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I am thinking about whether my faucet has an issue with mapping, or visibility.

I searched for the shower button for 5 minutes! Can you find the mechanism to turn on the shower (rather than have water come from the faucet)?

What kind of design issue is this: Mapping or Visibility?


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It may be a silly question, but where is it, actually? I believe there is a valve (the centrally placed one), another one for controlling the temperature (the one to the right, with a red button, for limiting setting it to too high level; after pressing the red button you can set higher temperature), but where actually is the shower switch? – Dominik Oslizlo Mar 12 '13 at 12:53
thanks for your answer :). no one. the central one control the pressure, and right side control the temperature, you should pull down the ring part where the water falling(bottom of the image). it is very strange, so I think it is a visibility issue. – flatronka Mar 12 '13 at 17:43
Yes, definitely visibility in this case :) – Dominik Oslizlo Mar 12 '13 at 17:49
but it can be affordance too? – flatronka Mar 12 '13 at 18:31
Depending on the definition of affordance you use. Three are multiple interpretations of this term - some of these consider visibility and accessibility of an item, goals of the user etc. – Dominik Oslizlo Mar 12 '13 at 19:17
up vote 1 down vote accepted

I think it is a Mapping issue, since the correct answer is probably to pull down on the ring near the end of the faucet.

The faucet end (opening where water comes out) is an object-part that usually lacks interactivity. It does have an interactive affordance, which is the protrusion of the ring that allows downward force. The absence of texture or other typical device inhibits recognition of the function.

Like most non-intuitive UIs, once the user is educated as to the operation, this mechanism is probably preferable over the life of the product (user exposure).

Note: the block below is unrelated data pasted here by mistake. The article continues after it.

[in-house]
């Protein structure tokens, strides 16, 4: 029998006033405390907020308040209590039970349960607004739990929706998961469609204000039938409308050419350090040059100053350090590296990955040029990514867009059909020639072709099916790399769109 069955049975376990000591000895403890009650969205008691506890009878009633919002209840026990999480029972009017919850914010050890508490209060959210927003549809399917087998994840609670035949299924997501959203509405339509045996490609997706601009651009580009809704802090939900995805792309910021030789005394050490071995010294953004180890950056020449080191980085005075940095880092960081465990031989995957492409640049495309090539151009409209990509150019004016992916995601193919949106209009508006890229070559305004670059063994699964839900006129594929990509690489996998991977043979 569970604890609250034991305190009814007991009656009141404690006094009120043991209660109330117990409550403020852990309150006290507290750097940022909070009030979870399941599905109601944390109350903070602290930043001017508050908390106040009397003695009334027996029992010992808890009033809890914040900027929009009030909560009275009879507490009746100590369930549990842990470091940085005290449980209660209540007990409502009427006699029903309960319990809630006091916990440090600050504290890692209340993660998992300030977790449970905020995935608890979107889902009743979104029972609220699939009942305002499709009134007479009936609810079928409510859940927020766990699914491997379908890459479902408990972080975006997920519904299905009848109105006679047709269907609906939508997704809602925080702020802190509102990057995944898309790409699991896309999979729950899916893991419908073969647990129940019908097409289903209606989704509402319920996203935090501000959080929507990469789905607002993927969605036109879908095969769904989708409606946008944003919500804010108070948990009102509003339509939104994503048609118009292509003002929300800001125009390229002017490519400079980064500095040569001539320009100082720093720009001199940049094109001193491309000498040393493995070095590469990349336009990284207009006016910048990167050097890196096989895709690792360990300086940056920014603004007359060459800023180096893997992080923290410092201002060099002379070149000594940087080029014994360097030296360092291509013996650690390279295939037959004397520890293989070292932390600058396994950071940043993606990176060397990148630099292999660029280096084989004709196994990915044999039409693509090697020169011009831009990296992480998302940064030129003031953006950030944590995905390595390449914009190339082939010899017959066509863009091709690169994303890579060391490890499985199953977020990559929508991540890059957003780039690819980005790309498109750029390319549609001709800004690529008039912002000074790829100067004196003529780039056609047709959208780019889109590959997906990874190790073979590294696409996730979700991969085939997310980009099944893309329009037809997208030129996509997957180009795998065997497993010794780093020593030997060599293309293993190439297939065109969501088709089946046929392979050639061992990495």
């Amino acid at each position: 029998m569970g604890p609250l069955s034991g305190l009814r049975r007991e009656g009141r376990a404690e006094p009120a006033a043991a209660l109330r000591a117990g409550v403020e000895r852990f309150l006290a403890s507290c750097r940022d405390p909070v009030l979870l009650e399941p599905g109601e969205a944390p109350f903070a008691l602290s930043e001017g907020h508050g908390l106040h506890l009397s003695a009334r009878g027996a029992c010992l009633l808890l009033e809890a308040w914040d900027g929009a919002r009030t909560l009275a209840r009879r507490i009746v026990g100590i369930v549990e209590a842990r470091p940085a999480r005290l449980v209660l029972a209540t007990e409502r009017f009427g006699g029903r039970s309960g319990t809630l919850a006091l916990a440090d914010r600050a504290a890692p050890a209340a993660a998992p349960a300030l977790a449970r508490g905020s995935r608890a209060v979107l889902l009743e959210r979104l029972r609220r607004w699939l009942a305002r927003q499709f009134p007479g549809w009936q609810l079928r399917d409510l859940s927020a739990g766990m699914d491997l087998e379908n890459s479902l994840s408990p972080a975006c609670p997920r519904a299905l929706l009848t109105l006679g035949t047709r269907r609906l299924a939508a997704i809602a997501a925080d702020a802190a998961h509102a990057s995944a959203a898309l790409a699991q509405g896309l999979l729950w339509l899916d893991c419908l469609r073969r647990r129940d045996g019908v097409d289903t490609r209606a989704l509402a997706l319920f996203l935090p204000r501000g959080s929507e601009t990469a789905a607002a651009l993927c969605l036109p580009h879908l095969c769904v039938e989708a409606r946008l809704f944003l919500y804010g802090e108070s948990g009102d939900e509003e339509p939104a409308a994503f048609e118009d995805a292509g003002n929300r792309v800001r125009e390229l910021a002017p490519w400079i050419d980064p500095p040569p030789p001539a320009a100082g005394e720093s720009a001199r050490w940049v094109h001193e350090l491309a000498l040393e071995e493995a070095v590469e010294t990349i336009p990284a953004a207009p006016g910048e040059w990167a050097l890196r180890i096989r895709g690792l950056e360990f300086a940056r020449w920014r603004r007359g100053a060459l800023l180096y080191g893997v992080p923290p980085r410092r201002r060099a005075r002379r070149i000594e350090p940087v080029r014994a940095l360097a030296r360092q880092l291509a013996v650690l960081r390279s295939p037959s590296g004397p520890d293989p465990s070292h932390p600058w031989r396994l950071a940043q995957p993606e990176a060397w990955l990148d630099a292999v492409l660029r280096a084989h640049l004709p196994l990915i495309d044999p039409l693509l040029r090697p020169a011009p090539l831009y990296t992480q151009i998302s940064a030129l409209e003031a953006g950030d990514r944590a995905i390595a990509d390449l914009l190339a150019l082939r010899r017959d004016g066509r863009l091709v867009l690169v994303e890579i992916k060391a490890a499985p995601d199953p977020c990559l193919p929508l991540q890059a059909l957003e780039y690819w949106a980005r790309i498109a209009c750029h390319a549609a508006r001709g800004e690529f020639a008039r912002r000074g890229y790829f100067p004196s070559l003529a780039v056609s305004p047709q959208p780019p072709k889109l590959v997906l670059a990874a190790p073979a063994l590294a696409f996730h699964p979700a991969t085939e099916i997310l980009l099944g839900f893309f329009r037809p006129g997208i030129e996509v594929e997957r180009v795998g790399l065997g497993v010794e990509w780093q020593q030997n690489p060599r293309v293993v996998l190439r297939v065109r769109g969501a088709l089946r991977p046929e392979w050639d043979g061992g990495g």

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thanks for your answer. – flatronka Apr 10 '13 at 17:31

Well, I guess your options are visible (unless there is something underside), so it has to be mapping, as you don't know which is which.

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it can be affordance or both, can you connect your answer to theory, norman or gibson principle? I read about a lot but I don't know this is the reason why asking. Thanks for the answer, – flatronka Mar 12 '13 at 19:08
Affordance is when you don't know how to deal with a certain appliance: do you need to press it, to pull it or turn it? In case the trick is to pull one of these while it doesn't seem to be pullable (eg: no outer edge or texture to pull with), then yes, it's also an affordance issue. Mapping is when you don't know which lightswitch is for which light, as it's outlined in Norman's Design Of Everyday Things. – Aadaam Mar 13 '13 at 23:16

This is both natural mapping an visibility. I can see the red nob on the faucet on the right top, and if it would be dark (or I would be blind) - I could also feel it if I needed to. Thus this is both visibility and natural mapping.

enter image description here

Image from University of Iowa HCI Lecture 2006

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